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Body Slam (1986)

Director: Hal Needham
Plot: In the film that dragged the shotgun marriage of rock and wrestling onto the big screen in the most perfunctory manner imaginable, sentient Ken Doll Dirk Benedict, truly the Bradley Cooper of the ’80s, plays a smiling man with all the accoutrements of professional ambition in the Reagan-era: blindingly slick hair, a cigar to chomp at opportune moments, a football-sized portable telephone (fancy!) and a never-ending line of slick patter. 

When Benedict’s heat in the music industry cools, he stumbles into a new sideline when he poaches wrestler Roddy Piper from apoplectic manager Captain Lou Albano. Albano, playing himself alongside a fair number of other real-life wrestling luminaries, dominates the local wrestling scene, so Benedict is forced to look for new venues for his acts to play. In a fit of inspiration, Benedict decides to cross-pollinate sub-mediocrity by pairing the forgettable pop-rock sounds of the band Kicks with the lazily choreographed, indifferently executed grappling action of Benedict’s stable of steroid abusers. 

The wrestling milieu gives the film what little excuse it needs to pad its running time with sequences indistinguishable from the kind of filler you’d find on World Wrestling Federation matches at the time: fights, shouting matches, the whole nine.  This clip occupies some sad netherworld between the arch-theatricality of WWF and conventional bad film acting. Wrestling acting is like porn acting: It doesn’t have to be good, merely functional. It only has to get the action from one place to another. Even by those standards, the acting here fails. 

Benedict intermittently chomps his cigar in a slightly less aggressive fashion to convey his character’s spiritual growth. At first it was all about money, but Benedict ultimately wants to do the right thing, so when the tag-team duo he manages ends up climactically winning the championship, he uses his cut of the winnings to pay back Tanya Roberts, a love interest so arbitrary she could be forgiven for forgetting that she even appeared in the film. Benedict’s fighters emerge victorious and the sacred marriage of rock and wrestling is officially and climactically consummated.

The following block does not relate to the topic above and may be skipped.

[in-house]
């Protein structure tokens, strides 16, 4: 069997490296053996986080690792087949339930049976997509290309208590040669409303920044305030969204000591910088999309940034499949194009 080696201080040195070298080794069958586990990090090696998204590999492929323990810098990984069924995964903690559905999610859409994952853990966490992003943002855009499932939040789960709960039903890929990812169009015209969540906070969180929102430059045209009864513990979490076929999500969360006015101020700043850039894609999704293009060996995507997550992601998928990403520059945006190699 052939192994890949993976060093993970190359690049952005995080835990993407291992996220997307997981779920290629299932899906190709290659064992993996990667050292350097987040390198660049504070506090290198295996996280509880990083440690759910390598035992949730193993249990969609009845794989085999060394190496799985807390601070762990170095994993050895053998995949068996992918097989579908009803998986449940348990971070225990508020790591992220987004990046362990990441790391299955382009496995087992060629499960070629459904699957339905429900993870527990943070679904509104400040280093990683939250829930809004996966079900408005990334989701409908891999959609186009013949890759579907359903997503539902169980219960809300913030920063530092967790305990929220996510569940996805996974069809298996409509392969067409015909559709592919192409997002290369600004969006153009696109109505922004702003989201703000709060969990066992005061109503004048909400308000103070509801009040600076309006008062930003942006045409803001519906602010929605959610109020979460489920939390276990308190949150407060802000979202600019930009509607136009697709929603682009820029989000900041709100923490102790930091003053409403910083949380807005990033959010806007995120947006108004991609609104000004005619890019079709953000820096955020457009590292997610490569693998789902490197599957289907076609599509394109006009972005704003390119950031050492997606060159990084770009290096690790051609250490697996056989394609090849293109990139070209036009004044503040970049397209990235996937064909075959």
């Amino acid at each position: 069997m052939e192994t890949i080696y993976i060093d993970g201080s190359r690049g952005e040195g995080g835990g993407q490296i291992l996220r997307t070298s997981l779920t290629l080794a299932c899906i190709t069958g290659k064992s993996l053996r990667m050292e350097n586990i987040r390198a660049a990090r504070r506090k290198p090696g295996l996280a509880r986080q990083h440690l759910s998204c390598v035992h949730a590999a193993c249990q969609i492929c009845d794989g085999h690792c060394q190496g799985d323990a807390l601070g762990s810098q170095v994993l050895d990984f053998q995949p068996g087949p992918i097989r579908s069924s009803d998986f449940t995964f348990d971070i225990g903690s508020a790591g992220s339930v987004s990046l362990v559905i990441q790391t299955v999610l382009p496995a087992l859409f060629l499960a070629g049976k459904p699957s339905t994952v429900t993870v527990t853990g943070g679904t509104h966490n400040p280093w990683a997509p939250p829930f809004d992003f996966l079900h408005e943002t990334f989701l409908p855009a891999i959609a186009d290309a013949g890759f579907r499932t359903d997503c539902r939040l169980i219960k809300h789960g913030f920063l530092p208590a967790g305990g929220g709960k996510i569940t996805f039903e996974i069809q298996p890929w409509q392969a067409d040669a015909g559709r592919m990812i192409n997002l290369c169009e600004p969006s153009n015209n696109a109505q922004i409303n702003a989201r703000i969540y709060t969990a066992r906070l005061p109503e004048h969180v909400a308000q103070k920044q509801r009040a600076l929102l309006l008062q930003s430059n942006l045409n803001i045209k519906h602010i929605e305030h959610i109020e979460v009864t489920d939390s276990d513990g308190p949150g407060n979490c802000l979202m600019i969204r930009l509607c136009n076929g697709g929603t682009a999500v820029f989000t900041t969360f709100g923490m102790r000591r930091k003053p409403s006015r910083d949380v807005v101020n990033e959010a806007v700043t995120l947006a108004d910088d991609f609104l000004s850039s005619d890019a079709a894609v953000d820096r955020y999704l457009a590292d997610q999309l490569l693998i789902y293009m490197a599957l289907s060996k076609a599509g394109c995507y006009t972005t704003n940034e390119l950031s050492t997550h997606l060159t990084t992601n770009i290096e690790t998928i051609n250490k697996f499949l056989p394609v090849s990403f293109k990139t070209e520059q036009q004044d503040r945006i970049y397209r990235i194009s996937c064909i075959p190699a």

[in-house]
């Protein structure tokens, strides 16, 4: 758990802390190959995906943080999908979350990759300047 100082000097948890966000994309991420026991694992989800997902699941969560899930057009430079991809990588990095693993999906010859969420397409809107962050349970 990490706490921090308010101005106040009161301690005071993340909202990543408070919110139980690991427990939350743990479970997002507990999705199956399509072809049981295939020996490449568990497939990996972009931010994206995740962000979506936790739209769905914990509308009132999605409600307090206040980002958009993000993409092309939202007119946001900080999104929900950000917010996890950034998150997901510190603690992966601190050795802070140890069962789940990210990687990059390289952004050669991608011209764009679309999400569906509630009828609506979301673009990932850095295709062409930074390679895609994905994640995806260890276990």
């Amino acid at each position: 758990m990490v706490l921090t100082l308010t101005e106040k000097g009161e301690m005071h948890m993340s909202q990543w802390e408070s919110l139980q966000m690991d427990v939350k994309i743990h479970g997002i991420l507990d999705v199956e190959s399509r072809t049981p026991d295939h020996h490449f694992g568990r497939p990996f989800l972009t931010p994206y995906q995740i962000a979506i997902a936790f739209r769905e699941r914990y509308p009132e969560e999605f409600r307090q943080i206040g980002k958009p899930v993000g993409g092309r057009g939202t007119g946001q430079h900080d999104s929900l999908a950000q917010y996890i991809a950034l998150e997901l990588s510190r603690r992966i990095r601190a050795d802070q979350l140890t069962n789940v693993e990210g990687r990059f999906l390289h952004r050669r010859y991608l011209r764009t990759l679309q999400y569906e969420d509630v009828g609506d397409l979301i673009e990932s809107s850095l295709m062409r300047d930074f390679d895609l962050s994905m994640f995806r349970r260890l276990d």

Key scenes:

After being assured he doesn’t play any of that “new wave” crap, Benedict agrees to handle Piper without realizing that he’s dealing with a wrestler rather than a musician. For a wheeler-dealer, Benedict cuts a mighty gullible figure. 

Is it possible to make a wrestling movie without an appearance from Charles Nelson Reilly as the host of a popular wrestling talk show? Of course it is. But why would anybody want to? Here, Benedict performs a delicate verbal dance where he tries to promote himself and his wrestlers without calling undue attention to the unfortunately size-conscious Billy Barty’s height or unnecessarily antagonizing the eternally excitable Albano. 

At a fundraiser for a politician so unpopular the host for his event is heckled, Benedict disappoints a rapt crowd that is expecting performances from “Frank”, “Barbra” and “Julio” but are instead treated to a performance by the band Kicks. (Benedict represents them, you know!) 

Can easily be distinguished by: It is the only place to see Freddie Blassie awkwardly attempting to dance to the music of Kicks. 

Sign that it was made in 1986: The Captain Lou Albano-fueled rock-wrestling movement dates this very precisely as a product of the mid-’80s. Just about the only place the rock/wrestling paradigm persists is in the iconography and mythology of the wrestling-obsessed Insane Clown Posse

Timeless message: When a smiling, big-talking show-business smoothie promises to have “Frank” and “Barbra” and “Julio” play your political fundraiser, make sure they’re referencing the iconic musicians synonymous with those first names and not members of the band Kicks. 

Memorable quotes: Nothing captures the film’s sensibility better than a synth-pop theme song with lyrics like, “Body Slam/Take me to the limit if you can!”